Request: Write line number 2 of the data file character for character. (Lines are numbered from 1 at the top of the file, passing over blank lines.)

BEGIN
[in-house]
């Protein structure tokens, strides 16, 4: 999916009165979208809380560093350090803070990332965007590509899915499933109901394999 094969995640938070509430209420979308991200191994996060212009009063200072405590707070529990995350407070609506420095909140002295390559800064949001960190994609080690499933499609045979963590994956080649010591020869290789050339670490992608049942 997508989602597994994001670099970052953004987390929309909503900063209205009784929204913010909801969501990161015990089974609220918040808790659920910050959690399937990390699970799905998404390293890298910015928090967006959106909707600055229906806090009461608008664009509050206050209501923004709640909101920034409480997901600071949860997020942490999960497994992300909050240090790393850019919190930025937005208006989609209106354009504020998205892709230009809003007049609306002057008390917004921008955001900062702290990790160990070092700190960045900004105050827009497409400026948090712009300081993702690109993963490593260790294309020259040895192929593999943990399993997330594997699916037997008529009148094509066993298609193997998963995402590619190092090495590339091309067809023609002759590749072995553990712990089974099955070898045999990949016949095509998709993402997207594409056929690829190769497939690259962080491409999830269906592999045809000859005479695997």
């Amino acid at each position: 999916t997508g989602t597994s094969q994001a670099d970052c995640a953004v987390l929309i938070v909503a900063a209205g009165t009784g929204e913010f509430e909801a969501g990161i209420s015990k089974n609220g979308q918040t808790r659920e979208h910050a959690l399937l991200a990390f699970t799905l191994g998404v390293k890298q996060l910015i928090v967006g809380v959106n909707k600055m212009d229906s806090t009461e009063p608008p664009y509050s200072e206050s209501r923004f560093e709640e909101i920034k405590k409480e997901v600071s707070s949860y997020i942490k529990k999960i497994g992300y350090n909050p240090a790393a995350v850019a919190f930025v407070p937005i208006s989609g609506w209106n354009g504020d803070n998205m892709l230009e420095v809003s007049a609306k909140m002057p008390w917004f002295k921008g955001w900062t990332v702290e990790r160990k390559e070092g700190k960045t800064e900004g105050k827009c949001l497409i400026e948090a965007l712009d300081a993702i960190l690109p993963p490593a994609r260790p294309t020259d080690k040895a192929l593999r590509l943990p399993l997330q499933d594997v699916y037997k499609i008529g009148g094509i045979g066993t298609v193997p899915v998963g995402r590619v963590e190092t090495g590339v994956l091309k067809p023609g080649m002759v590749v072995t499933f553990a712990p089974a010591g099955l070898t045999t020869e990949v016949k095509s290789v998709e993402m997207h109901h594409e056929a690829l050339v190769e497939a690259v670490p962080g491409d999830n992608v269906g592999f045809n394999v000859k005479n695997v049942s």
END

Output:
């Protein structure tokens, strides 16, 4: 999916009165979208809380560093350090803070990332965007590509899915499933109901394999 094969995640938070509430209420979308991200191994996060212009009063200072405590707070529990995350407070609506420095909140002295390559800064949001960190994609080690499933499609045979963590994956080649010591020869290789050339670490992608049942 997508989602597994994001670099970052953004987390929309909503900063209205009784929204913010909801969501990161015990089974609220918040808790659920910050959690399937990390699970799905998404390293890298910015928090967006959106909707600055229906806090009461608008664009509050206050209501923004709640909101920034409480997901600071949860997020942490999960497994992300909050240090790393850019919190930025937005208006989609209106354009504020998205892709230009809003007049609306002057008390917004921008955001900062702290990790160990070092700190960045900004105050827009497409400026948090712009300081993702690109993963490593260790294309020259040895192929593999943990399993997330594997699916037997008529009148094509066993298609193997998963995402590619190092090495590339091309067809023609002759590749072995553990712990089974099955070898045999990949016949095509998709993402997207594409056929690829190769497939690259962080491409999830269906592999045809000859005479695997």